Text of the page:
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SE R M ON S.

VOL. V.

B

SERMON 1.*

THE MAN OF GOD SENT FROM JUDAH TO BETHEL.

1 Kings xiii. 21, 22.

Forasmuch as thou hast disobeyed the mouth of the Lord, and hast not kept the commandment which the Lord thy God commanded thee; but camest back and hast eaten bread and drank water in the place of which the Lord did say to thee-eat no bread and drink no water, thy carcase shall not come unto the sepulchre of thy fathers."

Religion, intended as it is for the instruction and government of rational beings, must be fairly and directly addressed to their reason. Yet in the exercise of this faculty, it well becomes us to distinguish between the arguments which rest on limitations and defects of our knowledge, and those which are suggested by it, when it is real and clearbetween the abstruse researches of metaphysics, where we see little, and the moral fitness of actions, in which we are both interested and enabled to see much-between final causes, which in the utmost variety of their operations, and amplitude of extent are comprehended only by the being who controls them, and intelligible events, the existence of which,

* Written Sept. 1785.

implying no contradiction, may be ascertained by human testimony, and occasionally form a part of human experience.

From ignorance of the customs which prevailed in ancient nations, or from inattention to the manner which characterizes ancient composition, have arisen far the greater part of those mistakes which exercise the sophistry of the sceptic, and the raillery of the scoffer. Ideas, suggested by scenes that pass before our own eyes, are transferred to remote ages. The indefinite language which is employed to express our sentiments of relations and mixed modes, exposes us to perpetual misapprehension ; the want of correspondent terms introduces partial or perverted views of the meaning which the writer assigned to the original expression; the notions of right and wrong which have been established by the improvements of philosophy, or the precepts of Christianity, are precipitately and indiscriminately applied to moral agents, who neither cultivated the one nor were enlightened by the other. Many local and temporary circumstances have been tried by the test of general rules, to which they are professedly exceptions; and the partialities we feel in favour of national manners have checked our approbation or aroused our resentments, in contemplating those actions which were performed in different states of civilization, amidst the prevalence of different opinions, and under the influence of different laws; to these and similar causes may be ascribed the gross misconceptions into which men have fallen when they have presumed to sit in judgment upon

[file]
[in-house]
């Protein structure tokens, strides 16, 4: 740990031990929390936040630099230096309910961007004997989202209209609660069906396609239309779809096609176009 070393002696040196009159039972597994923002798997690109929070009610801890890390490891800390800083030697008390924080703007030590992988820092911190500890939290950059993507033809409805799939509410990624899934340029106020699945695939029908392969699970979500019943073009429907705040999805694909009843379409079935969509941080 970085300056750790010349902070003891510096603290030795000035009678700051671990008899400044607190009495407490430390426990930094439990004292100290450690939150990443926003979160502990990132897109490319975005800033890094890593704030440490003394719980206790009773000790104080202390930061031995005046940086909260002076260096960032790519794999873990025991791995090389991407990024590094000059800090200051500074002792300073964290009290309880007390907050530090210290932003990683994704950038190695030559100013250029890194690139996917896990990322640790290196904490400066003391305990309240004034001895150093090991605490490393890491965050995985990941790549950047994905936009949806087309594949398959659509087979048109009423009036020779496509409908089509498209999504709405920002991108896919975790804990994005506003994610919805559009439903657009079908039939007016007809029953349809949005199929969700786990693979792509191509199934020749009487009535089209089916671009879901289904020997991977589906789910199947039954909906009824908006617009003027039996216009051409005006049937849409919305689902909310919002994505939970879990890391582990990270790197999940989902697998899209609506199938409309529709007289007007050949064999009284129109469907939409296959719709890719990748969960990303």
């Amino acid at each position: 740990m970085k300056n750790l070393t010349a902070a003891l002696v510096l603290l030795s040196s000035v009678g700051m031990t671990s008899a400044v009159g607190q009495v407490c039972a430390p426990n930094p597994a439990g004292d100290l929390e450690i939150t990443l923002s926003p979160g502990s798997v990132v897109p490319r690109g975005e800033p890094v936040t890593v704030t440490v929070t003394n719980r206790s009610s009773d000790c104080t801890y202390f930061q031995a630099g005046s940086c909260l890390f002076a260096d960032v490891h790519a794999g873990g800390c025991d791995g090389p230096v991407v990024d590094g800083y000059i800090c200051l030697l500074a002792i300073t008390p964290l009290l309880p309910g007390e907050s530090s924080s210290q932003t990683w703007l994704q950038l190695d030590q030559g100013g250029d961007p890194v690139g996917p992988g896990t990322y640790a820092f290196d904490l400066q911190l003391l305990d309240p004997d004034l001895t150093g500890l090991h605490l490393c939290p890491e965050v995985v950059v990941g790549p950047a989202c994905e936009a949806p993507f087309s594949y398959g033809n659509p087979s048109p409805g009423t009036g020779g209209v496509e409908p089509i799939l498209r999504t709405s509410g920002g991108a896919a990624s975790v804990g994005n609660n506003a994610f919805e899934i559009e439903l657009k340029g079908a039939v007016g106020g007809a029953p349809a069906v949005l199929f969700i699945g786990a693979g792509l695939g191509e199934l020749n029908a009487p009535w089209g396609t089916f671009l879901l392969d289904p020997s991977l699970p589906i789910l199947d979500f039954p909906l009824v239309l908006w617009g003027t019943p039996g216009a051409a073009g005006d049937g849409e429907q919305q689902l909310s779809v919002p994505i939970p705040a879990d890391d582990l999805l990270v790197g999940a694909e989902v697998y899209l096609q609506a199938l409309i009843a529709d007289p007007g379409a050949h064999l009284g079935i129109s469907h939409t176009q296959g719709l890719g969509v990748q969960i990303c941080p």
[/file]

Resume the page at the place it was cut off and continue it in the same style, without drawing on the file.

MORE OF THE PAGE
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moral government of God, whether as it is collected from profane history, or as it is revealed in the sacred writings.

While, however, the sarcasms of the unbeliever are confined to those points of sublime speculation, which are unfolded to us by the wisdom, and supported by the authority of the Deity himself, we may be content with retaining our own belief, in humbleness of spirit and in sincerity of heart; but when his censures are levelled against the moral attributes of God—when the Judge of all the earth is represented as acting inconsistently with the plainest dictates of reason, and the essential rules of virtue—when the subjects to which those censures relate contain not the more abstract revelation of a doctrine, but the unequivocal record of a fact, the assaults of our adversaries then assume a more serious form; they are pregnant with more destructive consequences; they are no longer appeals to our ignorance, but to our knowledge; they call upon us to defend by argument the cause which we have espoused from conviction—to explain whatever has been misconceived, and to vindicate whatever has been misrepresented. I mean not, however, to affirm, that, in all cases, this defence is possible, in the extent to which we may be induced sometimes to expect from our curiosity, sometimes to demand from our rashness, and sometimes to wish from our piety.

In contemplating religion, both natural and revealed, we meet with difficulties, which no depth of learning, no diligence of inquiry, no felicity of con

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